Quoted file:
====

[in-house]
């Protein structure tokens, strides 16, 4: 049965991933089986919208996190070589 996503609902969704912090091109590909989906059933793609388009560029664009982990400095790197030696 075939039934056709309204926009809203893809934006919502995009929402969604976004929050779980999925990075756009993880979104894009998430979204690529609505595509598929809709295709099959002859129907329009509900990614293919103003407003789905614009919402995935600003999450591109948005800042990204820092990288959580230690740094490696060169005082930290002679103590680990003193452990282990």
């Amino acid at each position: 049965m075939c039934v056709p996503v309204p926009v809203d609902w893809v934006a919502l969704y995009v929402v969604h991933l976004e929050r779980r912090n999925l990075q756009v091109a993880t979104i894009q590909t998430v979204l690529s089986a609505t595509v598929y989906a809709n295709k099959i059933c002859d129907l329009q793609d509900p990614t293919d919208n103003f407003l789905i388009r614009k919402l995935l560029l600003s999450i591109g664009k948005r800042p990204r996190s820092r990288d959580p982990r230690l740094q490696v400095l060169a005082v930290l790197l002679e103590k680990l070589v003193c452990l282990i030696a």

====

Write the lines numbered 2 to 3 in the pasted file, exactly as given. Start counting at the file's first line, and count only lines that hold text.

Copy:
């Protein structure tokens, strides 16, 4: 049965991933089986919208996190070589 996503609902969704912090091109590909989906059933793609388009560029664009982990400095790197030696 075939039934056709309204926009809203893809934006919502995009929402969604976004929050779980999925990075756009993880979104894009998430979204690529609505595509598929809709295709099959002859129907329009509900990614293919103003407003789905614009919402995935600003999450591109948005800042990204820092990288959580230690740094490696060169005082930290002679103590680990003193452990282990």
């Amino acid at each position: 049965m075939c039934v056709p996503v309204p926009v809203d609902w893809v934006a919502l969704y995009v929402v969604h991933l976004e929050r779980r912090n999925l990075q756009v091109a993880t979104i894009q590909t998430v979204l690529s089986a609505t595509v598929y989906a809709n295709k099959i059933c002859d129907l329009q793609d509900p990614t293919d919208n103003f407003l789905i388009r614009k919402l995935l560029l600003s999450i591109g664009k948005r800042p990204r996190s820092r990288d959580p982990r230690l740094q490696v400095l060169a005082v930290l790197l002679e103590k680990l070589v003193c452990l282990i030696a």